Pop-tarts are the epitome of junk food, aren’t they? A white-flour based crust that leaves behind a white residue on your fingers making it look more like you just finished up an intense game of pool rather than having breakfast. They're lathered with a thick crust made from sugar so hefty even a turtle would be envious of its structure. Oh, it doesn't stop there. The "fruit" filling is more like a spackle you'd slather around the drywall patch in that fixer upper your wife convinced you to buy as your first home… but man are they delicious!
How does something that seems like complete garbage show up as a fuel source recommended by a dietitian?
The Driving Force Behind Muscular Demand
Muscular demand is ultimately what dictates whether a carbohydrate is good, bad, or neutral. Consequently, it's also a major predictor of whether calories that come from carbohydrates ultimately lead to you gaining weight, losing weight, or maintaining your current weight.
The graph below explains the complex nature of muscular demand, healthy food, and carbohydrate intake. In short (and assuming two foods match calories, carbohydrates, fiber, protein, fat, etc.), if your body needs it, it's going to use it as fuel. It doesn't matter if the carbohydrate source is from a "healthy food" or something that seems like complete garbage-like Pop-tarts
Why the emphasis on carbs?
It's been emphasized time and time again that not having a solid nutrition plan or focusing excessively on fats and proteins in the mountain will work, but I've almost always followed that statement up by clarifying that our aim isn’t to help folks just experience nutrition that works; we want them to see what a difference a day in the mountains can make when they have a nutrition plan that is dialed in, tailored to them, and has the right amount of carbohydrates balanced with their activity level. Here is why.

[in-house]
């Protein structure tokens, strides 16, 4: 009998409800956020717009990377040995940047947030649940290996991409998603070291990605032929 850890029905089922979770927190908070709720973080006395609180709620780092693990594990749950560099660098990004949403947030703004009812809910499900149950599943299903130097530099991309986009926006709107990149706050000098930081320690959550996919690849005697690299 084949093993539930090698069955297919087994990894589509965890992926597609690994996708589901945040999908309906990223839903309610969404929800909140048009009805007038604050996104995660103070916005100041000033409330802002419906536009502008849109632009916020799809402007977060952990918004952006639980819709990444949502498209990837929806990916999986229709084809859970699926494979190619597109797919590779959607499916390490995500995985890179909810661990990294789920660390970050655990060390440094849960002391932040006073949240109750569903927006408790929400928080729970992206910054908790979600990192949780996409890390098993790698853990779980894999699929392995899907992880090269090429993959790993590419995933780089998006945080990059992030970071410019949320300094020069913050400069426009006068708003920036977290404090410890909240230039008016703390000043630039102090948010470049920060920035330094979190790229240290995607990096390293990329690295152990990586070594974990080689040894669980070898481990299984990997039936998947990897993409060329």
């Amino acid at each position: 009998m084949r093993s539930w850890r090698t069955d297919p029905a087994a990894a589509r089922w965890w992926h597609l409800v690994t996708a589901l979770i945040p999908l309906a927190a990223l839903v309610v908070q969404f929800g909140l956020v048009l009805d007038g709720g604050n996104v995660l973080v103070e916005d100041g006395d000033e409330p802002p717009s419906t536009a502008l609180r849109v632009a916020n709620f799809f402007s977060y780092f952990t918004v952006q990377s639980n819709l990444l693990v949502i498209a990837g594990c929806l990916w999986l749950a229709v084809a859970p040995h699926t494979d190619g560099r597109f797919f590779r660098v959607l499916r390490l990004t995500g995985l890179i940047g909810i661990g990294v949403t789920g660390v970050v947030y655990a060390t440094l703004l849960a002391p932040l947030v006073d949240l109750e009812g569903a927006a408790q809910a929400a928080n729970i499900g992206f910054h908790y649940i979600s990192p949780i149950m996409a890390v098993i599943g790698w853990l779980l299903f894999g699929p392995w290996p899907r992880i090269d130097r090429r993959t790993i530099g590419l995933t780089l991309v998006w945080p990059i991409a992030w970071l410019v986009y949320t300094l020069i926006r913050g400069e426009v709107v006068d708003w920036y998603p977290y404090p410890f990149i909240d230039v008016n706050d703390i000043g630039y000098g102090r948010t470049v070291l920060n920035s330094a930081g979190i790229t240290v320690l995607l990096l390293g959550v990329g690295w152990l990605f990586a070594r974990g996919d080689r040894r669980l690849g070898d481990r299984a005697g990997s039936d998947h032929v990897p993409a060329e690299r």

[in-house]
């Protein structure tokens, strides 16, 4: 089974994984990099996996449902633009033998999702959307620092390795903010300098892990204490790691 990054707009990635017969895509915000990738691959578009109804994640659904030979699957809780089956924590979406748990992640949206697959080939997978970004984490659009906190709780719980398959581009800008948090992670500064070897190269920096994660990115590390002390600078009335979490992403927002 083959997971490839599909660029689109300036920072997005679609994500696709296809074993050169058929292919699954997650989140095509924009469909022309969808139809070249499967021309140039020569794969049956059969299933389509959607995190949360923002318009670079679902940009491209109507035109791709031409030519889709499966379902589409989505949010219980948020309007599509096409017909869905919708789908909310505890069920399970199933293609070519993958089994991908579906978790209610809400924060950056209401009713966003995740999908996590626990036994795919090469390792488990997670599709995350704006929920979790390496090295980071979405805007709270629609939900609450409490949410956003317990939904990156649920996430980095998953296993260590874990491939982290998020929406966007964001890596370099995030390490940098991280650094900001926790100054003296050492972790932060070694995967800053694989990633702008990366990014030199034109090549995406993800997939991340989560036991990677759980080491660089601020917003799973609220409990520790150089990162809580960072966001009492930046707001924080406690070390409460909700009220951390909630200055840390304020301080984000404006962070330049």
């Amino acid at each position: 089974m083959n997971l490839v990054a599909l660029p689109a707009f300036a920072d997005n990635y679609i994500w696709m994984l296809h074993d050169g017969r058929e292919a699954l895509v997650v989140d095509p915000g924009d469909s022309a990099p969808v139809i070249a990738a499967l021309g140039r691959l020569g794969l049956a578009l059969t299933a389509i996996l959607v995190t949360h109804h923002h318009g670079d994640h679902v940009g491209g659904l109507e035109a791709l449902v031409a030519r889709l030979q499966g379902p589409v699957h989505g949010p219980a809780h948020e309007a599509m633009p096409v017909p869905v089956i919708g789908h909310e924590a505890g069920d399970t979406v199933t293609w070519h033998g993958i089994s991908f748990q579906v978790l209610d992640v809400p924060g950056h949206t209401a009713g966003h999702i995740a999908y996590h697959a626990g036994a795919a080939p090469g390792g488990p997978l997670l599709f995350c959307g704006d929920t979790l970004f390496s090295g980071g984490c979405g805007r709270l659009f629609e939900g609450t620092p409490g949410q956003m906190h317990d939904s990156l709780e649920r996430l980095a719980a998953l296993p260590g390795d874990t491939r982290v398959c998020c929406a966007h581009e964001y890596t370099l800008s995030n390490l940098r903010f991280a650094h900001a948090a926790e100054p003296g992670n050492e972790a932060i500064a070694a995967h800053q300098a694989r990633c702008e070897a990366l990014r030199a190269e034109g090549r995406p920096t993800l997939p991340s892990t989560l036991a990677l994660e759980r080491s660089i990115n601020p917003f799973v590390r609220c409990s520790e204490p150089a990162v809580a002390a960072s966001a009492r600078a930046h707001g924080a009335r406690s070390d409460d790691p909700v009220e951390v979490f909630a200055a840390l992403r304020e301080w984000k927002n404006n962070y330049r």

Fats and proteins work, but they take a much longer time to produce the primary energy/driver for muscles in high output activity-glucose. It does not make much sense to eat something that takes significantly longer to "reach" you when there is an alternative that can be metabolized almost immediately and give you the energy needed to reach the peak in front of you. This graph does a great job putting this premise into a visual context. (Disclaimer: the example is hypothetical with times that are also hypothetical. It’d be incredibly difficult to show a graph depicting how fast people break down nutrients because a number of factors cause people to metabolize nutrients at a different rate).
One of the most obvious trends in the graph is that carbohydrates tend to start taking a dip in available energy at about hour three. It’s because of this that we strongly advocate you’re eating regularly and often to replenish the used fuel and keep the trend line between the 80-100 percentile. Many “fat is fuel” advocates would say this reason alone is why you should eat a high fat diet - it provides the most energy. It does produce the most energy overall (look up “ATP” in your search engine of choice), but it does not produce the most available energy in the quickest amount of time. Total energy yield really doesn’t matter if it’s not “in the tank” for you to use.
Don't get caught up in comparing the two graphs. Both are hypothetical examples that are meant to show trends rather than nitty-gritty numbers of a real person. The main takeaway is this: carbohydrates are the most readily available source of energy and primary energy source during high-output activities like hiking.
An athlete, hunter, or anyone in pursuit of outdoor adventure meets the sweet spot when the demand of the muscle is matched with adequate intake of carbohydrates. Because the body burns that fuel so quickly, there is no time for "garbage" to sit around and cause the effects we normally associate with "junk food". This is why Pop-tarts are considered an excellent fuel source in the mountains.